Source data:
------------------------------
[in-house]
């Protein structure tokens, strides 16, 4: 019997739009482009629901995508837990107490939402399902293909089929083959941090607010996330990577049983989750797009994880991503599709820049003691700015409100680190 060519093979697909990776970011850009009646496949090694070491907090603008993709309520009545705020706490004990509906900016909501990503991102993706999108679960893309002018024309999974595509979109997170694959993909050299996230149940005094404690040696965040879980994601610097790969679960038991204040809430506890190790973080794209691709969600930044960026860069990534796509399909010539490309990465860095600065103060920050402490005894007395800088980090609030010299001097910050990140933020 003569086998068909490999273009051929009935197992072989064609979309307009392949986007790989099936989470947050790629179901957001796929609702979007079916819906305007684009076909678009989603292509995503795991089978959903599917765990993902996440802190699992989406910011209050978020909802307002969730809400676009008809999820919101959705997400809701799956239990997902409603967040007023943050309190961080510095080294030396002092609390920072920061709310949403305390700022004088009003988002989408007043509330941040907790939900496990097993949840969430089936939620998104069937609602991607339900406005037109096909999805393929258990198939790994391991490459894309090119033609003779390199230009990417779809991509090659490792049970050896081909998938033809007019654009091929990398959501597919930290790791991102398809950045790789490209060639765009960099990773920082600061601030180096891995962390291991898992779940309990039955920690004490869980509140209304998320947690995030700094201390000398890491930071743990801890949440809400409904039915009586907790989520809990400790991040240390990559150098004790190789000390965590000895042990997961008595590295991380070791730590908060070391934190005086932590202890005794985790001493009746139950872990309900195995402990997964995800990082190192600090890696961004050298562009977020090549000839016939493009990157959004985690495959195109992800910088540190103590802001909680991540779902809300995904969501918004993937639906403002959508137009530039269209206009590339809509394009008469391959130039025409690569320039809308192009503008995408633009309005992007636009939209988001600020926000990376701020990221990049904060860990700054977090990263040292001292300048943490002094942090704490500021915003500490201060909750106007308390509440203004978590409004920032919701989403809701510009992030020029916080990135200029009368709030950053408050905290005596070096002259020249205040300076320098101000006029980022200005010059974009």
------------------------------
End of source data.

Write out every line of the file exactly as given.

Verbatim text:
[in-house]
């Protein structure tokens, strides 16, 4: 019997739009482009629901995508837990107490939402399902293909089929083959941090607010996330990577049983989750797009994880991503599709820049003691700015409100680190 060519093979697909990776970011850009009646496949090694070491907090603008993709309520009545705020706490004990509906900016909501990503991102993706999108679960893309002018024309999974595509979109997170694959993909050299996230149940005094404690040696965040879980994601610097790969679960038991204040809430506890190790973080794209691709969600930044960026860069990534796509399909010539490309990465860095600065103060920050402490005894007395800088980090609030010299001097910050990140933020 003569086998068909490999273009051929009935197992072989064609979309307009392949986007790989099936989470947050790629179901957001796929609702979007079916819906305007684009076909678009989603292509995503795991089978959903599917765990993902996440802190699992989406910011209050978020909802307002969730809400676009008809999820919101959705997400809701799956239990997902409603967040007023943050309190961080510095080294030396002092609390920072920061709310949403305390700022004088009003988002989408007043509330941040907790939900496990097993949840969430089936939620998104069937609602991607339900406005037109096909999805393929258990198939790994391991490459894309090119033609003779390199230009990417779809991509090659490792049970050896081909998938033809007019654009091929990398959501597919930290790791991102398809950045790789490209060639765009960099990773920082600061601030180096891995962390291991898992779940309990039955920690004490869980509140209304998320947690995030700094201390000398890491930071743990801890949440809400409904039915009586907790989520809990400790991040240390990559150098004790190789000390965590000895042990997961008595590295991380070791730590908060070391934190005086932590202890005794985790001493009746139950872990309900195995402990997964995800990082190192600090890696961004050298562009977020090549000839016939493009990157959004985690495959195109992800910088540190103590802001909680991540779902809300995904969501918004993937639906403002959508137009530039269209206009590339809509394009008469391959130039025409690569320039809308192009503008995408633009309005992007636009939209988001600020926000990376701020990221990049904060860990700054977090990263040292001292300048943490002094942090704490500021915003500490201060909750106007308390509440203004978590409004920032919701989403809701510009992030020029916080990135200029009368709030950053408050905290005596070096002259020249205040300076320098101000006029980022200005010059974009």